The Authors Licensing and Collecting Society distributed £11.76m in 2003 (£10.32 in 2002). This was made up of £8.75m to book and journal; and £3.01m to broadcast writers. The payments went to 29,744 writers, including around 3,000 who had never previously received ALCS payments. And the organisation has over £2m in unclaimed fees.
The Society is funded from the commission that it charges writers together with interest earned from undistributed funds. The commission rate for ordinary members is 11%, and there is a 0.5% charge for the legal fund.
"ALCS" (26 Nov 03). These fees apply only to material published in the UK; a US edition that has been imported does not generate a fee. The situation for materials lent through libraries is a bit more complicated:
Funding for the PLR Scheme is provided by the Department for Culture, Media and Sport. The running costs of the Scheme are deducted from the PLR Fund and the remaining money is available for distribution to authors. This year (2003) £6.2 million was paid out to 19,064 authors, compared to £4,505,758 million paid to 17,581 authors in 2002. (See PLR News for more information.)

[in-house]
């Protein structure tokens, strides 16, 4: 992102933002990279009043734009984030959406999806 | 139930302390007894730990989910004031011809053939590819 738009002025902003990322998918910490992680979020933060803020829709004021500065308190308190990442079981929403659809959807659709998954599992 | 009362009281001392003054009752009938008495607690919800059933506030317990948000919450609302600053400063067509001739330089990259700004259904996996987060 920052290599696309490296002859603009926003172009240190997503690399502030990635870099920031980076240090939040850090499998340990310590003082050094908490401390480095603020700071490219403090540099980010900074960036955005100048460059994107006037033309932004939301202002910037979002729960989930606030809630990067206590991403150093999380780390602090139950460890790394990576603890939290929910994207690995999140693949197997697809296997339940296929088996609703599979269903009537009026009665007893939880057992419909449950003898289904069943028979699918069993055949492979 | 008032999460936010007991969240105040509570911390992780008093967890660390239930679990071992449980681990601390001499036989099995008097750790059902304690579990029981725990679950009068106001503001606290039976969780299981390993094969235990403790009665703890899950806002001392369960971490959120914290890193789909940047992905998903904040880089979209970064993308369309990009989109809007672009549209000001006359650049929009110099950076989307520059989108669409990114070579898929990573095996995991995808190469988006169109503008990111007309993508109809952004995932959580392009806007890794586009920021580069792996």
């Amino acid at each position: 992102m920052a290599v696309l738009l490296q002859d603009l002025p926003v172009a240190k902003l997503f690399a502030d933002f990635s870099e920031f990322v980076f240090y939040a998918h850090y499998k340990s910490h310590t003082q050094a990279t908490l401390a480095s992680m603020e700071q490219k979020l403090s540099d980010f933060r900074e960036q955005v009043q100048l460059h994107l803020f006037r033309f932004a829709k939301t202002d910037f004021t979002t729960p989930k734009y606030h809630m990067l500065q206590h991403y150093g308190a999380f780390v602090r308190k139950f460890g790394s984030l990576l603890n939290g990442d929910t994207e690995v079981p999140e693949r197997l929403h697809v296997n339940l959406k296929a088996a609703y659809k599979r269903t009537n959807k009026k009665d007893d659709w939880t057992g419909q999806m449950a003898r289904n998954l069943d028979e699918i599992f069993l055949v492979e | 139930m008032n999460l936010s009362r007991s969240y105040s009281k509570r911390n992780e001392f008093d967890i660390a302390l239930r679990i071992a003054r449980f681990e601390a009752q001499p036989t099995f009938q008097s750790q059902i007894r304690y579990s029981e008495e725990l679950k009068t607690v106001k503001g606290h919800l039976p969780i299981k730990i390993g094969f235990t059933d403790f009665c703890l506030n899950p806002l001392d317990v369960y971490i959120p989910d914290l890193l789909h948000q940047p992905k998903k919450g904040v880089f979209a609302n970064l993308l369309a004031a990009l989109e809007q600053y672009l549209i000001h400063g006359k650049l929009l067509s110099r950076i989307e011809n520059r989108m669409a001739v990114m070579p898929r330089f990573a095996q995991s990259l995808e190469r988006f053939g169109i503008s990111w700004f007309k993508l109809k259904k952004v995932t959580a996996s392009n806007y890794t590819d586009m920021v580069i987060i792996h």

Payments to authors are based on an annually-calculated Rate Per Loan. The Rate is determined by dividing PLR's estimate for the total number of loans of registered books into the money available for distribution. The Rate for the 2003 payments round was 4.21 pence. So, if an author's books were borrowed 100,000 times he would receive £4,210 (4.21 pence x 100,000). No author may earn more than £6,000. The minimum qualifying payment is £5.
Just doing some quick calculations based on my own records, I would have contributed over £400 toward author earnings from libraries last year (between myself and the boys). If I were being directly charged, I suspect that my library habits would change somewhat… which may, in the end, be counterproductive. But that is a balancing issue, not one of principle.